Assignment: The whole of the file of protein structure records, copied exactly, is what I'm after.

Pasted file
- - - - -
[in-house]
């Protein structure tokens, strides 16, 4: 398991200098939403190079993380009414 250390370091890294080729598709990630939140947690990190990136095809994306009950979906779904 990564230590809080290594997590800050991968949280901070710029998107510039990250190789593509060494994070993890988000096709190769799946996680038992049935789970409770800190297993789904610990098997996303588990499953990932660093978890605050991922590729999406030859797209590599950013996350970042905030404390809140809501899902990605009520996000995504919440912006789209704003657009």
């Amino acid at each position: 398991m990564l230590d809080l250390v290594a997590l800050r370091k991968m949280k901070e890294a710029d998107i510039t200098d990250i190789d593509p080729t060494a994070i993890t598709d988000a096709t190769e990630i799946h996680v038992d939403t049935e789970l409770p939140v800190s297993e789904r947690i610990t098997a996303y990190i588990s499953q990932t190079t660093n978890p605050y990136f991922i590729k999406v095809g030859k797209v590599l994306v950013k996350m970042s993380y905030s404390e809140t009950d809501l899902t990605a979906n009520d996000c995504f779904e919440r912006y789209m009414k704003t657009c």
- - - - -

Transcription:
[in-house]
């Protein structure tokens, strides 16, 4: 398991200098939403190079993380009414 250390370091890294080729598709990630939140947690990190990136095809994306009950979906779904 990564230590809080290594997590800050991968949280901070710029998107510039990250190789593509060494994070993890988000096709190769799946996680038992049935789970409770800190297993789904610990098997996303588990499953990932660093978890605050991922590729999406030859797209590599950013996350970042905030404390809140809501899902990605009520996000995504919440912006789209704003657009």
């Amino acid at each position: 398991m990564l230590d809080l250390v290594a997590l800050r370091k991968m949280k901070e890294a710029d998107i510039t200098d990250i190789d593509p080729t060494a994070i993890t598709d988000a096709t190769e990630i799946h996680v038992d939403t049935e789970l409770p939140v800190s297993e789904r947690i610990t098997a996303y990190i588990s499953q990932t190079t660093n978890p605050y990136f991922i590729k999406v095809g030859k797209v590599l994306v950013k996350m970042s993380y905030s404390e809140t009950d809501l899902t990605a979906n009520d996000c995504f779904e919440r912006y789209m009414k704003t657009c």